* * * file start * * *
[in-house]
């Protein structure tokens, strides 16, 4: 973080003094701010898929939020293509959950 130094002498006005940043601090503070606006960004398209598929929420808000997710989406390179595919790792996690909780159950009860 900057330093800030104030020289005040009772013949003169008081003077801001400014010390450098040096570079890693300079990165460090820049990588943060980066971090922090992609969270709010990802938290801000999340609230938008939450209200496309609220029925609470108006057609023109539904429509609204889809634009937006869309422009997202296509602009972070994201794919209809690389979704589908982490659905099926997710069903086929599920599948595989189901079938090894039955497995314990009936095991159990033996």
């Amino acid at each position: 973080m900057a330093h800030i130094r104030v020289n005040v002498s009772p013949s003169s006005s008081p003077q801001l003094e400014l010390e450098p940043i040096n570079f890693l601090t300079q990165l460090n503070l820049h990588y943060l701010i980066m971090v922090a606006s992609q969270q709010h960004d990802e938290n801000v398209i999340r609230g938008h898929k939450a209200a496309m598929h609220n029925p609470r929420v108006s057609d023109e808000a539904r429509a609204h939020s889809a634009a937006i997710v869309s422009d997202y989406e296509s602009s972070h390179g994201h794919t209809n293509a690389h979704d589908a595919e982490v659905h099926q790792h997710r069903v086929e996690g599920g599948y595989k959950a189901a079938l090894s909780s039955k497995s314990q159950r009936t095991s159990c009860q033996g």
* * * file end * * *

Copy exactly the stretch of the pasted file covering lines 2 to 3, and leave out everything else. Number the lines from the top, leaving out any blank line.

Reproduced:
């Protein structure tokens, strides 16, 4: 973080003094701010898929939020293509959950 130094002498006005940043601090503070606006960004398209598929929420808000997710989406390179595919790792996690909780159950009860 900057330093800030104030020289005040009772013949003169008081003077801001400014010390450098040096570079890693300079990165460090820049990588943060980066971090922090992609969270709010990802938290801000999340609230938008939450209200496309609220029925609470108006057609023109539904429509609204889809634009937006869309422009997202296509602009972070994201794919209809690389979704589908982490659905099926997710069903086929599920599948595989189901079938090894039955497995314990009936095991159990033996």
């Amino acid at each position: 973080m900057a330093h800030i130094r104030v020289n005040v002498s009772p013949s003169s006005s008081p003077q801001l003094e400014l010390e450098p940043i040096n570079f890693l601090t300079q990165l460090n503070l820049h990588y943060l701010i980066m971090v922090a606006s992609q969270q709010h960004d990802e938290n801000v398209i999340r609230g938008h898929k939450a209200a496309m598929h609220n029925p609470r929420v108006s057609d023109e808000a539904r429509a609204h939020s889809a634009a937006i997710v869309s422009d997202y989406e296509s602009s972070h390179g994201h794919t209809n293509a690389h979704d589908a595919e982490v659905h099926q790792h997710r069903v086929e996690g599920g599948y595989k959950a189901a079938l090894s909780s039955k497995s314990q159950r009936t095991s159990c009860q033996g």